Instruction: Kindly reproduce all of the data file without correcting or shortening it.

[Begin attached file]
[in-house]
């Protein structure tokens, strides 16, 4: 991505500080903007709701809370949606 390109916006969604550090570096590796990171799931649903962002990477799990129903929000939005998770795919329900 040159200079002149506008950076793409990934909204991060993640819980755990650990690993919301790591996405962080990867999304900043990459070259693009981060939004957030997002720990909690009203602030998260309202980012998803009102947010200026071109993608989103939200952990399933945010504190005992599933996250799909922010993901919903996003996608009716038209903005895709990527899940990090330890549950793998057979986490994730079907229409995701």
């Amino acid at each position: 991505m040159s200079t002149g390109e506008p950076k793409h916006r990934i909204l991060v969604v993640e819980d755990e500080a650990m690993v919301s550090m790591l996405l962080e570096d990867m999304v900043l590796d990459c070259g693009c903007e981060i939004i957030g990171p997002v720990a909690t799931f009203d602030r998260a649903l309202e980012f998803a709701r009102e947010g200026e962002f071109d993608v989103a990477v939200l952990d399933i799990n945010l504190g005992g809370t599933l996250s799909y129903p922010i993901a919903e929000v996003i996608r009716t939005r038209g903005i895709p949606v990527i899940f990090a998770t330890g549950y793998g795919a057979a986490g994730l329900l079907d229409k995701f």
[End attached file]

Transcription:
[in-house]
């Protein structure tokens, strides 16, 4: 991505500080903007709701809370949606 390109916006969604550090570096590796990171799931649903962002990477799990129903929000939005998770795919329900 040159200079002149506008950076793409990934909204991060993640819980755990650990690993919301790591996405962080990867999304900043990459070259693009981060939004957030997002720990909690009203602030998260309202980012998803009102947010200026071109993608989103939200952990399933945010504190005992599933996250799909922010993901919903996003996608009716038209903005895709990527899940990090330890549950793998057979986490994730079907229409995701």
């Amino acid at each position: 991505m040159s200079t002149g390109e506008p950076k793409h916006r990934i909204l991060v969604v993640e819980d755990e500080a650990m690993v919301s550090m790591l996405l962080e570096d990867m999304v900043l590796d990459c070259g693009c903007e981060i939004i957030g990171p997002v720990a909690t799931f009203d602030r998260a649903l309202e980012f998803a709701r009102e947010g200026e962002f071109d993608v989103a990477v939200l952990d399933i799990n945010l504190g005992g809370t599933l996250s799909y129903p922010i993901a919903e929000v996003i996608r009716t939005r038209g903005i895709p949606v990527i899940f990090a998770t330890g549950y793998g795919a057979a986490g994730l329900l079907d229409k995701f």